One the final articles I read yesterday in the February Tabletalk addresses the importance of the home in teaching and living a biblical worldview, especially in these evil times in which we find ourselves. Author Dr. John W. Tweeddale points to two extremes we can make in talking about a “theology of the home”: one is idealizing or idolizing the home, while the other is marginalizing the home.
At the end of his article he makes the following comments, which are worth our consideration and contemplation:
The home is not a neutral zone for acting upon baseless desires, nor is it simply a bastion for maintaining traditional values. One of the primary purposes of the home is to cultivate Christlike virtues that animate who we are in private and facilitate what we do in public. When the Apostle Paul addressed the households in the church of Colossae, he instructed wives, husbands, children, masters, and servants alike to put to death the exploits of the flesh, put on the qualities of Christ, and do everything in word and deed for the glory of God (Col. 3:1–4:1). In his letter to the Ephesians, Paul sandwiches his instructions to households between teaching on devotion and worship (Eph. 5:1–21) and spiritual warfare (6:1–20). And the Apostle Peter prefaces his comments to families with an extended discussion on the church (1 Peter 2:1–11; 2:12–3:8), an important reminder that home life can never be isolated from church life.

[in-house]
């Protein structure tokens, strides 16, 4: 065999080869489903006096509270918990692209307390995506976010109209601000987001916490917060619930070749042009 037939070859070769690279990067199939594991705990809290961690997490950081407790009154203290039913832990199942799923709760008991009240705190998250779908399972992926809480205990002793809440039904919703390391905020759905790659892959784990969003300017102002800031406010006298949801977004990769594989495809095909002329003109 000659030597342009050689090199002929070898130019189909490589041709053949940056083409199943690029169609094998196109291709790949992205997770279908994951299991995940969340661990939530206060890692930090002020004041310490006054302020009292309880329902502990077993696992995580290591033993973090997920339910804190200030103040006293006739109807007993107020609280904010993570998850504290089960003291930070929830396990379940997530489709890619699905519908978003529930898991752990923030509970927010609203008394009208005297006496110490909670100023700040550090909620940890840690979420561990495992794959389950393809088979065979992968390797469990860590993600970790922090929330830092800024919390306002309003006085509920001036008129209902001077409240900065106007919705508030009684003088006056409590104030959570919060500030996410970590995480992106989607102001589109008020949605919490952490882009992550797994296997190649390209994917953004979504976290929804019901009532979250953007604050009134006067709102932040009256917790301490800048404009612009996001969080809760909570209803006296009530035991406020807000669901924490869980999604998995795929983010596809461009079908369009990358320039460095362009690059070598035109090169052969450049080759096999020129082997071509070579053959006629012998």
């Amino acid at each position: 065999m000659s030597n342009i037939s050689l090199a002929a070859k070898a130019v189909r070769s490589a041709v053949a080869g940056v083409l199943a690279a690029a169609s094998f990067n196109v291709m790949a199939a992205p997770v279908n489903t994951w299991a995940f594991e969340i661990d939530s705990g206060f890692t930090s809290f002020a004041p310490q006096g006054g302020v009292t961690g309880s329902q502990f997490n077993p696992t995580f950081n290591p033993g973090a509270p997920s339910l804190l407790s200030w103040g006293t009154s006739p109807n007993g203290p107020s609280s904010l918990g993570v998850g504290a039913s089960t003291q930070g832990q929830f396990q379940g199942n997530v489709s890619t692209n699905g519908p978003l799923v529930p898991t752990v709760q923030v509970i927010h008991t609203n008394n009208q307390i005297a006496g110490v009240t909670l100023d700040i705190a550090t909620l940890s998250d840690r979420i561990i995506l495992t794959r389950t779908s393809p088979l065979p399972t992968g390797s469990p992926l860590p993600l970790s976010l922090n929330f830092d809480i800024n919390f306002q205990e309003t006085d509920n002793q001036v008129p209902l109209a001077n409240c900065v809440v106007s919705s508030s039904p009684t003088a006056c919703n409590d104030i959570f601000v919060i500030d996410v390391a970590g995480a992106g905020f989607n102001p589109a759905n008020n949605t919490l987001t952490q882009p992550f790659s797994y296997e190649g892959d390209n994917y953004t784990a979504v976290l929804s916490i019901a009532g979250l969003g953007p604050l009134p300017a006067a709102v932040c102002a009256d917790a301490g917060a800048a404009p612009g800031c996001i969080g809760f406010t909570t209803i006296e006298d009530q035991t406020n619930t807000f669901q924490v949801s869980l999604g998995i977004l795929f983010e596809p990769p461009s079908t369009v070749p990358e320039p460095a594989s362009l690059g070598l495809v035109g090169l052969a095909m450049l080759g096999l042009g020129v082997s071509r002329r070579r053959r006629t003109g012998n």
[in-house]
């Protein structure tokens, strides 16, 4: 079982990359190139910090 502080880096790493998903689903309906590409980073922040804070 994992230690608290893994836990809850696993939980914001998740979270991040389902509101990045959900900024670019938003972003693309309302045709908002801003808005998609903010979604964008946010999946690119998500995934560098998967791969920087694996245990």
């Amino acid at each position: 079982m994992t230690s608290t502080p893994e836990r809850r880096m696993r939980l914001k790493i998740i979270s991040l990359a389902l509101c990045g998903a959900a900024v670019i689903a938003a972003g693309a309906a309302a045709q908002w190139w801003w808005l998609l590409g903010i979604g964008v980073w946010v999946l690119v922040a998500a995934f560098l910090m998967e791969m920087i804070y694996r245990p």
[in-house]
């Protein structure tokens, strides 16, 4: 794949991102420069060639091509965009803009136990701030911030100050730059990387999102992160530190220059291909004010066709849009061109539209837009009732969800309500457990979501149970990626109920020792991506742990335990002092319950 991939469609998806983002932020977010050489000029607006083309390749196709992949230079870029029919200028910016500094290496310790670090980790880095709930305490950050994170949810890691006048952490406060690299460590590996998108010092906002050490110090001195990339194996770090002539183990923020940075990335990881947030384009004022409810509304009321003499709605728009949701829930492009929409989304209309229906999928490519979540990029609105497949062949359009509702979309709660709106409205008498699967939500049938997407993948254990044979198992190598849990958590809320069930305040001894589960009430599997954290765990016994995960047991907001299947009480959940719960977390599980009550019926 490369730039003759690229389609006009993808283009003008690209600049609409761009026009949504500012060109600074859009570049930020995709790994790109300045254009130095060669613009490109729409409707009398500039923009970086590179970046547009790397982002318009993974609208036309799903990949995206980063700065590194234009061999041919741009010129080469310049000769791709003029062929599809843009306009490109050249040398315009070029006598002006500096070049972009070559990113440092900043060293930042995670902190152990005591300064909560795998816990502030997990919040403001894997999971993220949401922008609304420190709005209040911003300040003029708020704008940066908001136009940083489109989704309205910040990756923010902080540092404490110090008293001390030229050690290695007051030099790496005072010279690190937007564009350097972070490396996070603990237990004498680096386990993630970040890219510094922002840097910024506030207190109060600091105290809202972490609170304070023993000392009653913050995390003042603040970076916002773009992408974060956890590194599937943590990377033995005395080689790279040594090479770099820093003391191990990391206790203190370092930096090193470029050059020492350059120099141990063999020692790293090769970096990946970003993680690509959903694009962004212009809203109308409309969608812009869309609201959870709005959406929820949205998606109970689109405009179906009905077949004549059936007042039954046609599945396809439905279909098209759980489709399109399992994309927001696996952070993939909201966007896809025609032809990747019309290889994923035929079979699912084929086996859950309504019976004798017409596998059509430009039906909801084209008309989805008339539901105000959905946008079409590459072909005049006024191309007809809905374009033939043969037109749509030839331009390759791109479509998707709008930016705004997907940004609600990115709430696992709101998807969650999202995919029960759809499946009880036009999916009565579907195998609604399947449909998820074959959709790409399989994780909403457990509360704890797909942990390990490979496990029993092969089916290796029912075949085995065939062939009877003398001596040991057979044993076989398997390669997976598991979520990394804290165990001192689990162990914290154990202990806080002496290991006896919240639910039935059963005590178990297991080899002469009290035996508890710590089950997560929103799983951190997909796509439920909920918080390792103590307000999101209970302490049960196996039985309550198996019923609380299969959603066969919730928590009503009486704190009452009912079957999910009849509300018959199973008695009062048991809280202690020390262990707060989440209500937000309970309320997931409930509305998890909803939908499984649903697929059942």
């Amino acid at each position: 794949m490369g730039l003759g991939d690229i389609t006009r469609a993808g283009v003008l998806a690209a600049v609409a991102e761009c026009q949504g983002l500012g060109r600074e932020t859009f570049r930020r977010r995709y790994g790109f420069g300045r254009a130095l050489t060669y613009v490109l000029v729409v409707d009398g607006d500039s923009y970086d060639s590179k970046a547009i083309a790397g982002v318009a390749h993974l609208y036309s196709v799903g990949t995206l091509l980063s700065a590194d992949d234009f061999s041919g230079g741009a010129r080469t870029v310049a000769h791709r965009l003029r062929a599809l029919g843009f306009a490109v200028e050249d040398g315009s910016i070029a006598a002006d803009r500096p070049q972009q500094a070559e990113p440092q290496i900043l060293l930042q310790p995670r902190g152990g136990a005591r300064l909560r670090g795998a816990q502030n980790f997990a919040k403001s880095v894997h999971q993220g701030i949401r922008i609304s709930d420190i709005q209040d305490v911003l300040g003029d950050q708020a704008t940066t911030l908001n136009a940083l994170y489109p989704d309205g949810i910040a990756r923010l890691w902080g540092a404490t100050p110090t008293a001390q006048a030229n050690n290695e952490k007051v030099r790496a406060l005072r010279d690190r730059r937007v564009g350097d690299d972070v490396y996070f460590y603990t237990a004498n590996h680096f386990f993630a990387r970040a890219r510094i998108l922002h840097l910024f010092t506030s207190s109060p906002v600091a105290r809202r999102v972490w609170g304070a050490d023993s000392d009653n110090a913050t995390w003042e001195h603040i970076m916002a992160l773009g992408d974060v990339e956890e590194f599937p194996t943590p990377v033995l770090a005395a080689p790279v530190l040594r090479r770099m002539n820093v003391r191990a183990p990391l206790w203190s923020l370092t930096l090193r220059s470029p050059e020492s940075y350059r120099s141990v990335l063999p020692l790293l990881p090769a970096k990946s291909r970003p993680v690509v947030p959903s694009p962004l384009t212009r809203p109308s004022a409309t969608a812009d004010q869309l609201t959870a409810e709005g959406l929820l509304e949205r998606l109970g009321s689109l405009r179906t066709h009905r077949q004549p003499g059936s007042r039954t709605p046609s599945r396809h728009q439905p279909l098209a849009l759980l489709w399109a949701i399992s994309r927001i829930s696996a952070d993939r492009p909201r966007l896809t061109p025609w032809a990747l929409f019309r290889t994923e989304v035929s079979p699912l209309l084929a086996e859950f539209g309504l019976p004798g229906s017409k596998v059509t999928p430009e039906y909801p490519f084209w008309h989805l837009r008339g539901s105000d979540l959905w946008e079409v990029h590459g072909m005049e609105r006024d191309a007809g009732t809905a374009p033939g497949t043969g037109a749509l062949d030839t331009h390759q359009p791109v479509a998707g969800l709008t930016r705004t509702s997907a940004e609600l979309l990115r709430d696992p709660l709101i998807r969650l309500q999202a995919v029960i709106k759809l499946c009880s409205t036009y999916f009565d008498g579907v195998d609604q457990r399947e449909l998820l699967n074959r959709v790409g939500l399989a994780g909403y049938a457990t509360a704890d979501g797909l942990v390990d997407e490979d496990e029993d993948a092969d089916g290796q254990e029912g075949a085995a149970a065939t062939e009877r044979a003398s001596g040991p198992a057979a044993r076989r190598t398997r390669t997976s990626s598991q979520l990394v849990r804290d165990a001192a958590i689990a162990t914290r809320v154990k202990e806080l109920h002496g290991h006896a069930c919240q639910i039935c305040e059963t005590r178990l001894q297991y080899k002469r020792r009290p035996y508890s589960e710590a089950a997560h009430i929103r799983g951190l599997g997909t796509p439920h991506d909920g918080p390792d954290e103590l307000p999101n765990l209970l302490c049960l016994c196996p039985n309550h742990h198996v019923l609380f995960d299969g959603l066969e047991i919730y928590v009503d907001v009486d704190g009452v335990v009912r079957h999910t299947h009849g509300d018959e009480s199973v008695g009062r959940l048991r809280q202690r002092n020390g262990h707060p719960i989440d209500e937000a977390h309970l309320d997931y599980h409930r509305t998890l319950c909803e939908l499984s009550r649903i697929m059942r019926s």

This side of heaven, home should be a place where faith, hope, and love flourish. Faith in the sure work of Christ crucified and resurrected. Hope in the power of the gospel to overcome the world, the flesh, and the devil. And love for a triune God whose glory and beauty knows no end. The Christian home in a fallen world is a place of rooted optimism. Rooted in the place where God has called us and optimistic about a far greater place He is preparing for us. The home front is the forlorn battlefield of the cultural wars. In our strivings to defend the gospel against doctrinal decline in the church and increasing secularism in the culture, we must not forget the importance of cultivating virtue in the home. For the church to remain a city on the hill, the light of the gospel must shine brightly in the home.